Rep. Lamar Smith (R)
Elected: 1986, 12th term.
Born: Nov. 19, 1947, San Antonio .
Home: San Antonio.
Education: Yale U., B.A. 1969, S. Methodist U., J.D. 1975.
Religion: Christian Scientist.
Family: Married (Beth); 2 children.
Elected office: TX House of Reps., 1980–82; Bexar Cnty. comm., 1982–85.
Professional Career: U.S. Small Business Admin., 1969–70; Business writer, Christian Science Monitor, 1970–72; Practicing atty., 1975–76.
The congressman from the 21st District is Lamar Smith, a Republican first elected in 1986. He is the ranking Republican on the House Judiciary Committee. Smith is from an old San Antonio and South Texas ranching family. Their Jim Wells County ranch has been in the family for four generations. Smith graduated from Texas Military Institute (now TMI, the Episcopal School of Texas), Yale University and Southern Methodist University’s law school. He worked as a reporter for the Christian Science Monitor newspaper and as a lawyer in San Antonio. He was elected to the Texas House in 1980 and the Bexar County Commission in 1982. In 1986, when Republican U.S. Rep. Tom Loeffler ran for governor, Smith ran for the House seat. He won by beating two other San Antonio-based candidates in the primary and then winning the runoff 54%-46% against a religious conservative. His campaign was run by then little-known Texas political consultant Karl Rove.
|Lamar Smith (R)||243,471||(80%)||($1,069,346)|
|James Strohm (Lib)||60,879||(20%)||($3,353)|
|Lamar Smith (R)||Unopposed|
Prior Winning Percentages: 2006 (60%), 2004 (61%), 2002 (73%), 2000 (76%), 1998 (91%), 1996 (76%), 1994 (90%), 1992 (72%), 1990 (75%), 1988 (93%), 1986 (61%)
In the House, Smith compiled a conservative voting record. When Republicans were in the majority, he chaired the Judiciary Committee’s Immigration Subcommittee from 1995 to 2001. He is a strong believer in stronger action to stop illegal immigration and to reduce legal immigration. He opposed President George W. Bush’s guest-worker proposal in 2004 and bipartisan proposals to provide a path to citizenship for illegal immigrants living in the United States. The guest-worker program, Smith said, “opens up every job in America” to low-wage competition. Like other House Republican leaders, he insisted that better border enforcement must be in place before new guest-worker programs or legalization policies were established. “It’s hard to justify legislation that would reward millions of lawbreakers, attract more illegal immigrants and depress American workers’ wages,” Smith said. He hailed the 700-mile border-fence bill that passed in 2006, saying, “It is an important first step and shows that Republicans are serious about border security.” His bill to split the Immigration and Naturalization Service into two agencies, one concentrating on law enforcement, the other on aid to immigrants, was passed as part of the homeland-security bill in 2002.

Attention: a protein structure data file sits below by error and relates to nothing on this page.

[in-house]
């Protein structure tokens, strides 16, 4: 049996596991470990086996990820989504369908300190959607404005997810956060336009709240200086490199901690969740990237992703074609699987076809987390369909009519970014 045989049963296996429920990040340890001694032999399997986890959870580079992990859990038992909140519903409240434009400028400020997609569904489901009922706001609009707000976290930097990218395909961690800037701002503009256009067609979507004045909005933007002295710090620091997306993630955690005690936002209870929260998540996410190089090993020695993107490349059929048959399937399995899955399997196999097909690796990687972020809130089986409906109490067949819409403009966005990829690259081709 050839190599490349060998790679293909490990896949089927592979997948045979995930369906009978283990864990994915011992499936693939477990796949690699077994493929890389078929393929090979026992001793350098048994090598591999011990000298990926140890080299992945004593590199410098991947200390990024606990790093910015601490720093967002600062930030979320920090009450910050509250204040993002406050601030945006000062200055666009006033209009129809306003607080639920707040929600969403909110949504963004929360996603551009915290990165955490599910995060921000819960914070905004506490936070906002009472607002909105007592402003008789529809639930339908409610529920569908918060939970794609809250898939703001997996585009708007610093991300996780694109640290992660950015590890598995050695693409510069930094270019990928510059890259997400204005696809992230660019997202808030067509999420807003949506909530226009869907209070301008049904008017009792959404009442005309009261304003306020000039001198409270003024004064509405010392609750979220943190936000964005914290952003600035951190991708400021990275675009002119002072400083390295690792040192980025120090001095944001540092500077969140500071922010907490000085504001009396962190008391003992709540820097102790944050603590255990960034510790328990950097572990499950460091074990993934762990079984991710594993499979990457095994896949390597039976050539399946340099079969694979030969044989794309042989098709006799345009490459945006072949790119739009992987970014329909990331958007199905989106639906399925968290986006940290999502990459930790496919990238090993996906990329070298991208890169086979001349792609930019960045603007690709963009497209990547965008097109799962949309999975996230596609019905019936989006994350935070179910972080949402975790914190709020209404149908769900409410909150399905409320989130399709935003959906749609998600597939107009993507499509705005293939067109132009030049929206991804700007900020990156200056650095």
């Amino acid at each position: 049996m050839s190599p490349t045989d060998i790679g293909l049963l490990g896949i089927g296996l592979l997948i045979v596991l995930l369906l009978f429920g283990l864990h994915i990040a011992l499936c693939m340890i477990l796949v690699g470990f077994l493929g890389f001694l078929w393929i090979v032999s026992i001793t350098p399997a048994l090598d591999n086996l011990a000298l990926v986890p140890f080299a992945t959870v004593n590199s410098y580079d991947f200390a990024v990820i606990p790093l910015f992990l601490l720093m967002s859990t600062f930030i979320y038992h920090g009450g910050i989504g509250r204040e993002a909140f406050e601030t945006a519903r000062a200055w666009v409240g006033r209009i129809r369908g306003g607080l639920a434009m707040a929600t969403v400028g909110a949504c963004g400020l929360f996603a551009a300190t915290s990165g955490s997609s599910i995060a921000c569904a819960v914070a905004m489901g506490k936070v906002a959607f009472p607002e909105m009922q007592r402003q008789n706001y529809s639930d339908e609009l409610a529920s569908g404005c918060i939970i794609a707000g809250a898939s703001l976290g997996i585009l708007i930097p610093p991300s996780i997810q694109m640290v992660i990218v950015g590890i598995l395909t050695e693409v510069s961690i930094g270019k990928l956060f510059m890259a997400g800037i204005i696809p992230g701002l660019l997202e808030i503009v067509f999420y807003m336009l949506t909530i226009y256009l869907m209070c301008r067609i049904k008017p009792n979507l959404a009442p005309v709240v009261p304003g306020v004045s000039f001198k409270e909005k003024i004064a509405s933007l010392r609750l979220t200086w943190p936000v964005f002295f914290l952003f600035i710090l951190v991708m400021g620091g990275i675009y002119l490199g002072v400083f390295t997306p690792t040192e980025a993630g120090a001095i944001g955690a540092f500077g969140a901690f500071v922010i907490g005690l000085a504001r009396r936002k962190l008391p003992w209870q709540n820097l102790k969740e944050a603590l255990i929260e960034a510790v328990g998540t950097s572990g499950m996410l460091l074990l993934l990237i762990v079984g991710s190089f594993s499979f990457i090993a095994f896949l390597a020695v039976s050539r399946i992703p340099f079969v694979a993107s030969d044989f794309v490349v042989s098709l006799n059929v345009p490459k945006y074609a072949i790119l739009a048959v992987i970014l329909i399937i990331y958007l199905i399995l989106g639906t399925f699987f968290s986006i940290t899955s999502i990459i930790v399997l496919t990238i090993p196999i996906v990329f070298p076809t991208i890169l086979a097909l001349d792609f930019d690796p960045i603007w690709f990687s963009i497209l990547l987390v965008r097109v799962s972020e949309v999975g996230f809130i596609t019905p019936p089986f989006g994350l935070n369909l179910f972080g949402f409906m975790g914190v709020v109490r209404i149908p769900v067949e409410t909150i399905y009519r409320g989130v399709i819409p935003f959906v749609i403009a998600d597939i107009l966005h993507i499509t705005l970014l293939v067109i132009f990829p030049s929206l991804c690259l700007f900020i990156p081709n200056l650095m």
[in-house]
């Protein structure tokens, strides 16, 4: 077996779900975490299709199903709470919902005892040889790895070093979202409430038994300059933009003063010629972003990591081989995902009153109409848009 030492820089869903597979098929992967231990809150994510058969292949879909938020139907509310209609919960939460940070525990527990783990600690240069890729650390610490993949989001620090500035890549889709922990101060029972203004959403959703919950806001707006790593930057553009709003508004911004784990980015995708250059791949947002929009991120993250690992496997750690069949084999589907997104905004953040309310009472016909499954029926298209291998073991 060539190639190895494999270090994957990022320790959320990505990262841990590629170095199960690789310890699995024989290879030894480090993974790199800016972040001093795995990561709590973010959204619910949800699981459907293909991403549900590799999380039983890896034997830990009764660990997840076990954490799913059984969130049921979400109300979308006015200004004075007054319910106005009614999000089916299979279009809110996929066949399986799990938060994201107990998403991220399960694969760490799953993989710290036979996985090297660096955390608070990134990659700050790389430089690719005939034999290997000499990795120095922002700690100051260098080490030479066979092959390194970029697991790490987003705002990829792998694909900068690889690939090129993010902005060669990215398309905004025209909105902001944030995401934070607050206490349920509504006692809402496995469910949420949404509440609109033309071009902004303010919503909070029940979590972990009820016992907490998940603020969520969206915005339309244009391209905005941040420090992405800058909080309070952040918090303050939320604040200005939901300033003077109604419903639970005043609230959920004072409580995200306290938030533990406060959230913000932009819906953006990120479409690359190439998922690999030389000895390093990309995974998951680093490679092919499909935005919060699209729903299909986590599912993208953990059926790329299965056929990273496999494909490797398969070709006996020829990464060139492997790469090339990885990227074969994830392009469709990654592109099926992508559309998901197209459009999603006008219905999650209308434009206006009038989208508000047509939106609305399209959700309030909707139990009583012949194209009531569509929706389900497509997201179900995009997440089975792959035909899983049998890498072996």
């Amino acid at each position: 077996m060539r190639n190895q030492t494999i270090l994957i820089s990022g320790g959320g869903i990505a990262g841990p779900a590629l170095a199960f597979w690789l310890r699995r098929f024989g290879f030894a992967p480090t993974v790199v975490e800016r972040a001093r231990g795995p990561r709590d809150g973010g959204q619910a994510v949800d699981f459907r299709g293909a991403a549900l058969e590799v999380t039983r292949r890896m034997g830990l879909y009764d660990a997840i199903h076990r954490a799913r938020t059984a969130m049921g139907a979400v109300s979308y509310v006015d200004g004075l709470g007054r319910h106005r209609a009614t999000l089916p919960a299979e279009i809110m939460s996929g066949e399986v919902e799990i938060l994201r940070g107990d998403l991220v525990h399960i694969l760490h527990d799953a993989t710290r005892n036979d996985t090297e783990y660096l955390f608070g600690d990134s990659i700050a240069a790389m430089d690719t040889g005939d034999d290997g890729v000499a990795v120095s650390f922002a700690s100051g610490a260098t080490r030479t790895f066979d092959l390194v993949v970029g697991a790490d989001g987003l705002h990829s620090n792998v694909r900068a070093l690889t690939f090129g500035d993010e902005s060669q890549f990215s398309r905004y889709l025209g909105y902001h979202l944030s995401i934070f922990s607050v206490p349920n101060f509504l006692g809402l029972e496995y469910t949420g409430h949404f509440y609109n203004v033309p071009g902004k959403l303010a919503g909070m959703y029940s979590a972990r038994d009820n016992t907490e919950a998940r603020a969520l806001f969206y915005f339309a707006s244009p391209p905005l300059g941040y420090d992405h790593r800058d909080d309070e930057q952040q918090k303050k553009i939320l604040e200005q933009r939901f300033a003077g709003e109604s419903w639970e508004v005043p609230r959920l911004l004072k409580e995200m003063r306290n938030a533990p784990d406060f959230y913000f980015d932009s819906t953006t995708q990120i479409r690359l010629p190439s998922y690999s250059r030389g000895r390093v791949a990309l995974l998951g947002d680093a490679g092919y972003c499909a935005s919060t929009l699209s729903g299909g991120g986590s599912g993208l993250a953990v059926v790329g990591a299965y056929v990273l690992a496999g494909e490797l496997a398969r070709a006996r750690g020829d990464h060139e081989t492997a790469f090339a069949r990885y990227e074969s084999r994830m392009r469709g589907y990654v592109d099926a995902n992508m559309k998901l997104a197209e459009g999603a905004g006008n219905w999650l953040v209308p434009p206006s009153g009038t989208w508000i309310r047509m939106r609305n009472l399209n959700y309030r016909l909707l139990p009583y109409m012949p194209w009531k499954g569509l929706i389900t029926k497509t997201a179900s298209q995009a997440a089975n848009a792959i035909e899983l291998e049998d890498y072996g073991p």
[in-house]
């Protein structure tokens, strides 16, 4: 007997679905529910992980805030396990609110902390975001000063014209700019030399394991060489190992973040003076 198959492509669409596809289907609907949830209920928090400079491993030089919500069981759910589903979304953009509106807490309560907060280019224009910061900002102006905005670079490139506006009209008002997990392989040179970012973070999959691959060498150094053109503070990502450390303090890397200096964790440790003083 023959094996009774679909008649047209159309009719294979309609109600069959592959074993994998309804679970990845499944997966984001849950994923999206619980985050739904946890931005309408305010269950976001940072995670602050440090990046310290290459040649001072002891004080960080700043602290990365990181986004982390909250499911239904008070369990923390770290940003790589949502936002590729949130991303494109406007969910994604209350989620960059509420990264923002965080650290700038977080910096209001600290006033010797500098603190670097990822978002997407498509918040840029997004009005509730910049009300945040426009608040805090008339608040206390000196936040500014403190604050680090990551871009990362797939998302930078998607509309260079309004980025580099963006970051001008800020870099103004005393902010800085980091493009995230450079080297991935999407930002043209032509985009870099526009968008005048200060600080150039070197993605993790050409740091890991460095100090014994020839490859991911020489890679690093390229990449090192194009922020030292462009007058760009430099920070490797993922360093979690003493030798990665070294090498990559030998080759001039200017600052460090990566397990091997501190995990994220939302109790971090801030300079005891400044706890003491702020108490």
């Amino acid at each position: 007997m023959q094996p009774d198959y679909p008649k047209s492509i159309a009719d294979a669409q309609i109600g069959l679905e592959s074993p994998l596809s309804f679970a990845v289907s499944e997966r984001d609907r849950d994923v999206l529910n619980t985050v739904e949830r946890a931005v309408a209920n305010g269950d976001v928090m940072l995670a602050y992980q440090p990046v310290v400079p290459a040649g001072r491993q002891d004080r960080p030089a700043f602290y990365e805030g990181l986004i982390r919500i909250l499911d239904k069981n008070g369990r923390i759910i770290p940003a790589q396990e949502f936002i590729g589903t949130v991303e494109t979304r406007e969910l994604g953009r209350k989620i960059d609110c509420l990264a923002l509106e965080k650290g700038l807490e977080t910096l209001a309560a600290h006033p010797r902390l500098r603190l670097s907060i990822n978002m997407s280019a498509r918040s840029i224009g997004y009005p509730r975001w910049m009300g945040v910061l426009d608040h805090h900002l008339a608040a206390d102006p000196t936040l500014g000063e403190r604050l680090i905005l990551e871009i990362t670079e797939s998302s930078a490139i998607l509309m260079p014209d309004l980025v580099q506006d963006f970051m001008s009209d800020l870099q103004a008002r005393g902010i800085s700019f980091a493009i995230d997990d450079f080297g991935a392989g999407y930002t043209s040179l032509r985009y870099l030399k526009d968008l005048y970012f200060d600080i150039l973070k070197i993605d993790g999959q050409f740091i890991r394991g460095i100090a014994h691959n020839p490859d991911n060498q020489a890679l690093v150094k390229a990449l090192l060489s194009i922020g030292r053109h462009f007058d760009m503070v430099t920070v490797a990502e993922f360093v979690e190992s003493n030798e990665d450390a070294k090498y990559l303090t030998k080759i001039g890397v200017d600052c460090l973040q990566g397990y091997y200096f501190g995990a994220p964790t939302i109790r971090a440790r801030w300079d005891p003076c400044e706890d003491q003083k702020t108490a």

In 2001, Smith became chairman of what was then the Crime Subcommittee, where he focused on cybercrime and high-technology issues. He strongly supported the USA PATRIOT Act, the Bush administration’s anti-terrorism law. He also worked with Republican Sen. John Cornyn of Texas and Democratic Sen. Patrick Leahy of Vermont on bipartisan changes to the Freedom of Information Act to make it easier and faster for the public to obtain government information. Smith’s bill creating a 20-year sentence for fraudulently obtaining consumer and business phone records and distributing them over the Internet became law in January 2007. Three years earlier, he also succeeded in passing a bill allowing firms to sell software that could delete offensive passages from DVDs.
When Democrats took majority control of the House in 2007, Smith became the ranking Republican on the full Judiciary Committee. Despite deep partisan conflicts on the committee, he gets along with Democrats better than do many in his party and found common ground on bills to strengthen cyber security and intellectual-property enforcement. Smith worked with Rep. Zoe Lofgren, D-Calif., to increase visas for skilled workers. But he joined Republicans who opposed closing the terrorist-detention facility at Guantanamo Bay, Cuba.
Smith has been active on the Committee on Standards of Official Conduct, which polices the ethical behavior of fellow House members. In 2008, as a member of a special panel to determine whether the House required an outside body to police its ethics, he opposed the move.
Smith has been easily re-elected by wide margins.